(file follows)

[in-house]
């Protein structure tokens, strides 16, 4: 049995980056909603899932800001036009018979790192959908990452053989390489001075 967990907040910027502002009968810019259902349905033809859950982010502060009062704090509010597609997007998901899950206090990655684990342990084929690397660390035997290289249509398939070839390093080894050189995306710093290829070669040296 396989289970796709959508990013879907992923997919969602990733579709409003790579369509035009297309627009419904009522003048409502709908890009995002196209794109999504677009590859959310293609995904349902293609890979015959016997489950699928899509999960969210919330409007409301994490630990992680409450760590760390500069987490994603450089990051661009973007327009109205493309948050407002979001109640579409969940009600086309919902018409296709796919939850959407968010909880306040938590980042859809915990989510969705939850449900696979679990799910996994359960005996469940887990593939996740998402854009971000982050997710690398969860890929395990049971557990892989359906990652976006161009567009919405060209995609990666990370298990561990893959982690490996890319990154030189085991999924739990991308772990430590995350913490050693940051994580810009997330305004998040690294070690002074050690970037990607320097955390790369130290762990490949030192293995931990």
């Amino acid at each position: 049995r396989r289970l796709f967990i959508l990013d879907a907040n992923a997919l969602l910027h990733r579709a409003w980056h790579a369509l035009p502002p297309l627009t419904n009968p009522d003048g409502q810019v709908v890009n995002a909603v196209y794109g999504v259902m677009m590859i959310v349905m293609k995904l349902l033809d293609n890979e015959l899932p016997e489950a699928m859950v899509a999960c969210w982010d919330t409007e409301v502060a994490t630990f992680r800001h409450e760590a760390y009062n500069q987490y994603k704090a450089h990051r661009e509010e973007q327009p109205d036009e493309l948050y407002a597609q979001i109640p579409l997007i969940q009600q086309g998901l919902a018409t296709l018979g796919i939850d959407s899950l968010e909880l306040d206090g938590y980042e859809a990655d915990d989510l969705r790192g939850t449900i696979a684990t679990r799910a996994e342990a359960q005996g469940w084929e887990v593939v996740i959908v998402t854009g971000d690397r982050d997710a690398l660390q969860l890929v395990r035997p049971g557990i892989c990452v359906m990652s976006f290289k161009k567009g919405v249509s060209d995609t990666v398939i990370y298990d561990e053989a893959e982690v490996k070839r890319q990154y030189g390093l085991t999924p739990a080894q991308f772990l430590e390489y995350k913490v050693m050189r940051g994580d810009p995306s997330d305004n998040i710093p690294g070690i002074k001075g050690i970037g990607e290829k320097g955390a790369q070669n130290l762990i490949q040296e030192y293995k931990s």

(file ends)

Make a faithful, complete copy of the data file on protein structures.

[in-house]
């Protein structure tokens, strides 16, 4: 049995980056909603899932800001036009018979790192959908990452053989390489001075 967990907040910027502002009968810019259902349905033809859950982010502060009062704090509010597609997007998901899950206090990655684990342990084929690397660390035997290289249509398939070839390093080894050189995306710093290829070669040296 396989289970796709959508990013879907992923997919969602990733579709409003790579369509035009297309627009419904009522003048409502709908890009995002196209794109999504677009590859959310293609995904349902293609890979015959016997489950699928899509999960969210919330409007409301994490630990992680409450760590760390500069987490994603450089990051661009973007327009109205493309948050407002979001109640579409969940009600086309919902018409296709796919939850959407968010909880306040938590980042859809915990989510969705939850449900696979679990799910996994359960005996469940887990593939996740998402854009971000982050997710690398969860890929395990049971557990892989359906990652976006161009567009919405060209995609990666990370298990561990893959982690490996890319990154030189085991999924739990991308772990430590995350913490050693940051994580810009997330305004998040690294070690002074050690970037990607320097955390790369130290762990490949030192293995931990």
């Amino acid at each position: 049995r396989r289970l796709f967990i959508l990013d879907a907040n992923a997919l969602l910027h990733r579709a409003w980056h790579a369509l035009p502002p297309l627009t419904n009968p009522d003048g409502q810019v709908v890009n995002a909603v196209y794109g999504v259902m677009m590859i959310v349905m293609k995904l349902l033809d293609n890979e015959l899932p016997e489950a699928m859950v899509a999960c969210w982010d919330t409007e409301v502060a994490t630990f992680r800001h409450e760590a760390y009062n500069q987490y994603k704090a450089h990051r661009e509010e973007q327009p109205d036009e493309l948050y407002a597609q979001i109640p579409l997007i969940q009600q086309g998901l919902a018409t296709l018979g796919i939850d959407s899950l968010e909880l306040d206090g938590y980042e859809a990655d915990d989510l969705r790192g939850t449900i696979a684990t679990r799910a996994e342990a359960q005996g469940w084929e887990v593939v996740i959908v998402t854009g971000d690397r982050d997710a690398l660390q969860l890929v395990r035997p049971g557990i892989c990452v359906m990652s976006f290289k161009k567009g919405v249509s060209d995609t990666v398939i990370y298990d561990e053989a893959e982690v490996k070839r890319q990154y030189g390093l085991t999924p739990a080894q991308f772990l430590e390489y995350k913490v050693m050189r940051g994580d810009p995306s997330d305004n998040i710093p690294g070690i002074k001075g050690i970037g990607e290829k320097g955390a790369q070669n130290l762990i490949q040296e030192y293995k931990s």